Station Fire remnants become art exhibit

Healing Piece by Peace by Karen Eshel
Healing Piece by Peace by Karen Eshel Karen Eshel

Last year, the Station Fire reduced about 90 homes to ashes. But one woman saw a way to salvage beauty from the catastrophe.

Ariyana Gibbon and other artists converted objects from some of the destroyed homes into art. The “Healing from the Ashes” exhibit opens this weekend in Sunland.

Gibbon, the lead artist in the exhibit, lost her own home to a wildfire in 1994. Following that fire, she spent three months sifting through the ashes of her destroyed home in the Angeles National Forest.

"I was fascinated with what survived and what didn't survive, and how the fire transformed things," said Gibbon.

That experience came to mind 15 years later when the Station Fire began. Gibbon knew some of the people who lost their homes and decided to do something to help them.

"And so I had this vision of organizing a group of artists and transforming all these rescued and scorched remnants into dynamic and meaningful works of art," said Gibbon.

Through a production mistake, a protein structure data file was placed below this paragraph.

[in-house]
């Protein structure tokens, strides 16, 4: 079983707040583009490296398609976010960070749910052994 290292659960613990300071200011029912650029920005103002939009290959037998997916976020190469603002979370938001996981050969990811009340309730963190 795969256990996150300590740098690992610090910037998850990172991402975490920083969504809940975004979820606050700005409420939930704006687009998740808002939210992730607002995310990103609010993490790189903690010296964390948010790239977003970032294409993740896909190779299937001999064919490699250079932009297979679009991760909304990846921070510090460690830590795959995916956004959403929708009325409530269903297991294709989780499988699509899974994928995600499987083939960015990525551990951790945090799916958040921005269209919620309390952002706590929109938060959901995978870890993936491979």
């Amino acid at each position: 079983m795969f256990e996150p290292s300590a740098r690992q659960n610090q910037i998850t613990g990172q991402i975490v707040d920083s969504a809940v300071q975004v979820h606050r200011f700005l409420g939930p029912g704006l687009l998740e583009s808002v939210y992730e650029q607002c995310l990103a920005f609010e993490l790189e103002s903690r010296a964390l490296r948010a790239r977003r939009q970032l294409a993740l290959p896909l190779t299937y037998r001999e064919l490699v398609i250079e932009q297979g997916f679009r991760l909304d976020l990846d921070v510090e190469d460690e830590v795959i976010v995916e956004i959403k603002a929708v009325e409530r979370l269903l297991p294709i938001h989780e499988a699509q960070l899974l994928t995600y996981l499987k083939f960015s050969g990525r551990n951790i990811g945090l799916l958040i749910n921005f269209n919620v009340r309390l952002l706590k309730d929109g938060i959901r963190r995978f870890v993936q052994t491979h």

Gibbon received permission from seven families to sift through the ashes of their destroyed homes. The objects she recovered are used in the "Healing from the Ashes" exhibit.

The exhibit is free, but there is a suggested $5 donation. People will also have a chance to bid on the artwork in a silent auction. All of the proceeds will go to the seven families, none of whom had fire insurance.

(Audio: KPCC's Alex Cohen speaks with artist Ariyana Gibbon.)

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